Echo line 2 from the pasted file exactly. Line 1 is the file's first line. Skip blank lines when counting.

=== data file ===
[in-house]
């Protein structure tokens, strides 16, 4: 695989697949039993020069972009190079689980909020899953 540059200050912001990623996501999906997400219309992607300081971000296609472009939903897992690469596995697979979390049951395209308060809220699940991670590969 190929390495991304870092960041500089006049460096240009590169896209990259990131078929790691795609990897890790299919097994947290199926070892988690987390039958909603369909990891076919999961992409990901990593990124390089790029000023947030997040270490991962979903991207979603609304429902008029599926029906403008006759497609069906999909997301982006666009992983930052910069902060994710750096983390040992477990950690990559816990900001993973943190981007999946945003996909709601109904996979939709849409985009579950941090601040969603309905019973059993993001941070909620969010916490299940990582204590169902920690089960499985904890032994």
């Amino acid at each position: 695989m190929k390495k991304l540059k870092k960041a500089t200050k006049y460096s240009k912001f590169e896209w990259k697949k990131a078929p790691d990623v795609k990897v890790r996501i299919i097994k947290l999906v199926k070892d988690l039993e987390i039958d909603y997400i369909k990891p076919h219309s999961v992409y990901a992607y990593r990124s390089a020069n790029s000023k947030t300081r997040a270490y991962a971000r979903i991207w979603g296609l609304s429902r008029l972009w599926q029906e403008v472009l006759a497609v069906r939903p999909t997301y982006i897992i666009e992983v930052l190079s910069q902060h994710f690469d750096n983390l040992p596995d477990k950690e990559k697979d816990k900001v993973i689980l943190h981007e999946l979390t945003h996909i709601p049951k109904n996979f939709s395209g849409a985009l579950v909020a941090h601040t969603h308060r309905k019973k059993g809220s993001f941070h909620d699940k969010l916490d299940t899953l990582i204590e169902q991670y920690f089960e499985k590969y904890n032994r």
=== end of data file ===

């Protein structure tokens, strides 16, 4: 695989697949039993020069972009190079689980909020899953 540059200050912001990623996501999906997400219309992607300081971000296609472009939903897992690469596995697979979390049951395209308060809220699940991670590969 190929390495991304870092960041500089006049460096240009590169896209990259990131078929790691795609990897890790299919097994947290199926070892988690987390039958909603369909990891076919999961992409990901990593990124390089790029000023947030997040270490991962979903991207979603609304429902008029599926029906403008006759497609069906999909997301982006666009992983930052910069902060994710750096983390040992477990950690990559816990900001993973943190981007999946945003996909709601109904996979939709849409985009579950941090601040969603309905019973059993993001941070909620969010916490299940990582204590169902920690089960499985904890032994």